· Chronicles of Riddick [DVD], David Twohy
· A Series Of Unfortunate Events [DVD], Brad Silberling
· Kung Fu Hustle [Gong Fu], Stephen Chow
· Matilda, Danny DeVito
· Charlie and the Chocolate Factory, Tim Burton
· War Of The Worlds, Steven Spielberg
· Identity [DVD], James Mangold
· Hostage [DivX], Florent Emilio Siri
· Harry Potter and the Chamber of Secrets [DVD], Chris Columbus
· Mr. & Mrs. Smith, Doug Liman
· The Island, Michael Bay
· Die xue shuang xiong [The Killer] [DVD], John Woo
· The Jacket, John Maybury
· Danny The Dog [DVD], Louis Leterrier
· The Transporter [DivX], Louis Leterrier
· The Brothers Grimm, Terry Gilliam
· Wallace & Gromit in the Curse of the Were-Rabbit, Steve Box, Nick Park
· Equilibrium [DVD], Kurt Wimmer
· The Corpse Bride, Tim Burton, Mike Johnson
· Sky Captain and the World of Tomorrow [DVD], Kerry Conran
· Free Zone, Amos Gitai
· The Three Burials of Melquiades Estrada, Tommy Lee Jones
· Harry Potter and the Goblet of Fire, Mike Newell
· The Chronicles of Narnia: The Lion, the Witch and the Wardrobe, Andrew Adamson
2005 Reading List
Being a list of books read during the current year.
Bruce Sterling: Heavy Weather, Holy Fire, Bruce Sterling
Terry Pratchett: The Fifth Elephant, The Amazing Maurice and His Educated Rodents, The Truth, Thief of Time
Lemony Snicket: The Austere Academy, The Hostile Hospital, The Vile Village, The Carniverous Carnival
Walter Jon Williams: Metropolitan, City on Fire,
Iain (M.)Banks: Excession, Use Of Weapons, The Player Of Games, Look To Windward, The State of The Art, The Business, The Wasp Factory
Eoin Colfer: The Supernaturalist
Douglas Adams, Terry Jones: Starship Titanic
Douglas Coupland: All Families Are Psychotic, Microserfs
Carolyn Parkhurst: The Dogs of Babel,
Robert Charles Wilson: Gypsies, The Harvest
Jan Mark: Useful Idiots
Leon Garfield: Mr Corbett’s Ghost
Susanna Clarke: Jonathan Strange & Mr Norrell
Dan Brown: The Da Vinci Code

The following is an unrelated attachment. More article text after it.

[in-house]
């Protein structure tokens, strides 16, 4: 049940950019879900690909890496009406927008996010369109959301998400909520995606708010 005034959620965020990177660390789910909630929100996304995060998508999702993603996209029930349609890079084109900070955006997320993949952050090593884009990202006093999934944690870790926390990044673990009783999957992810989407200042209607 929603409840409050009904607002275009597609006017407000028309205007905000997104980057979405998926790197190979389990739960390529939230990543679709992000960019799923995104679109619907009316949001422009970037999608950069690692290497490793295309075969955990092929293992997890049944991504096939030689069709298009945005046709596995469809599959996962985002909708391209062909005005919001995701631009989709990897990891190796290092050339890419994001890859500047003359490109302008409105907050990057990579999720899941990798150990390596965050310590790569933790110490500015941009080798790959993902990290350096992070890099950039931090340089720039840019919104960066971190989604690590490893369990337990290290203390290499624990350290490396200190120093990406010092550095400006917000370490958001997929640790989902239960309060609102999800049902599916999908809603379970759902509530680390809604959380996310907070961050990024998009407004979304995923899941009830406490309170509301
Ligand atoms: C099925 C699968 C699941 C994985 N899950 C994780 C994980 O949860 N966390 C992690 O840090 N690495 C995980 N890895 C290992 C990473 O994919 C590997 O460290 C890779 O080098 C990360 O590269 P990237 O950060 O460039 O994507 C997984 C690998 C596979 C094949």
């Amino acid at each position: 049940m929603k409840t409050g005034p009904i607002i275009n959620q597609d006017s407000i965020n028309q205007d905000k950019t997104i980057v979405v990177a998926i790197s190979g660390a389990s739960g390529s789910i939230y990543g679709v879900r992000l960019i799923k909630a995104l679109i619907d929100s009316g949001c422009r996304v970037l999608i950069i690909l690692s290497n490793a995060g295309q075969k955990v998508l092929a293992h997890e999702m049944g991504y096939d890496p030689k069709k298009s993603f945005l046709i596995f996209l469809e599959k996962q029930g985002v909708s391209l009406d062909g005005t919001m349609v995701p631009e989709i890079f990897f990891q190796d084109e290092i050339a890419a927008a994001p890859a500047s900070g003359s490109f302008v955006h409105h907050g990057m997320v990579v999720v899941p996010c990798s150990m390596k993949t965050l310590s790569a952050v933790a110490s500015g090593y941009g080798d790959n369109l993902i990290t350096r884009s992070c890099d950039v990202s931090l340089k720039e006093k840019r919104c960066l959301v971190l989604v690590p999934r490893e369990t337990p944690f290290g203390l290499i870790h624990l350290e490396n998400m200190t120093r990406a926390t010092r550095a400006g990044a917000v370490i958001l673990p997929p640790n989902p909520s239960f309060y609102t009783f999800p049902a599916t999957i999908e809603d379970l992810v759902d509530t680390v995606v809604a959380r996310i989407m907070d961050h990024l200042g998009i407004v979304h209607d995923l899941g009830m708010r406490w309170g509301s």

Mike Brotherton: Star Dragon
Poppy Z.Brite: Swamp Foetus
John Irving: The World According to Garp
, Widow for a Year
Nick Hornby: High Fidelity
Brian Eno: A Year With Swollen Appendices
Jonathan Coe: The Closed Circle
Donna Tartt: The Secret History
Hanif Kureishi: The Buddha of Suburbia
Philip Pullman: Lyra’s Oxford
, The Tin Princess
Philip K.Dick: Complete Short Stories, Vol.1, 1947-1953
, Complete Short Stories, Vol.2, 1954-1981
Ian Rankin: The Falls
, Hide And Seek
, Knots and Crosses
, The Hanging Garden
, Black and Blue
, Witch Hunt
, Dead Souls
Haruki Murakami: Sputnik Sweetheart
, Hard-Boiled Wonderland and the End of the World: A Novel
, The Elephant Vanishes [Short Stories]
Neil Gaiman: Neverwhere
Margaret Atwood: Oryx and Crake
, The Handmaiden’s Tale
Daniel Wallace: Big Fish
Vincent Ravalec: La Vie Moderne [Short Stories]
Stephen Davis: Bob Marley
Jerome Charyn: Call Me Malaussčne [Short Story]
Mark Haddon: The Curious Incident of the Dog in the Night-Time
Diana Wynne Jones: Castle In The Sky
Cory Doctorow: Someone Comes to Town, Someone Leaves Town
Don DeLillo: White Noise
, The Body Artist
Jay McInerney: Model Behavior
, How It Ended
Paul Auster: The Book of Illusions
Martin Amis: Yellow Dog
Greg Bear: Slant
, Queen of Angels
, Moving Mars
J.K.Rowlings: Harry Potter and the Half-Blood Prince
Louis Sacher: There’s A Boy In The Girl’s Bathroom
Jonathan Stroud: The Amulet of Samarkand
, The Golem’s Eye
Sir Arthur Conan Doyle: The Lost World
Salman Rushdie: Midnight’s Children
Neal Stephenson: Cryptonomicon
, Snow Crash
Kim Stanley Robinson: Red Mars
, Green Mars
, Blue Mars
, The Martians
, The Wild Coast
, The Gold Coast
Dan Simmons: Hyperion
, The Fall of Hyperion
, The Rise of Endymion
Orson Scott Card: Ender’s Game
, Speaker for the Dead
, Children of the Mind
, Ender’s Shadow
, Shadow of the Hegemon
Jasper Fford: The Eyre Affair
John le Carré: Single & Single
David Sedaris: Naked
Ursula Le Guin: The Other Wind
Stephen Baxter: The Time Ships
Joe Haldeman: The Forever War
, Forever Free
Christopher Fowler: Psychoville
Robert J.Sawyer: Factoring Humanity
Jeffrey Ford: The Physiognomy
Fabrice Colin: Dreamericana
, Le Fils des Tenebres
Greg Egan: Terenesia
Ray Bradbury: The Illustrated Man [Short Stories]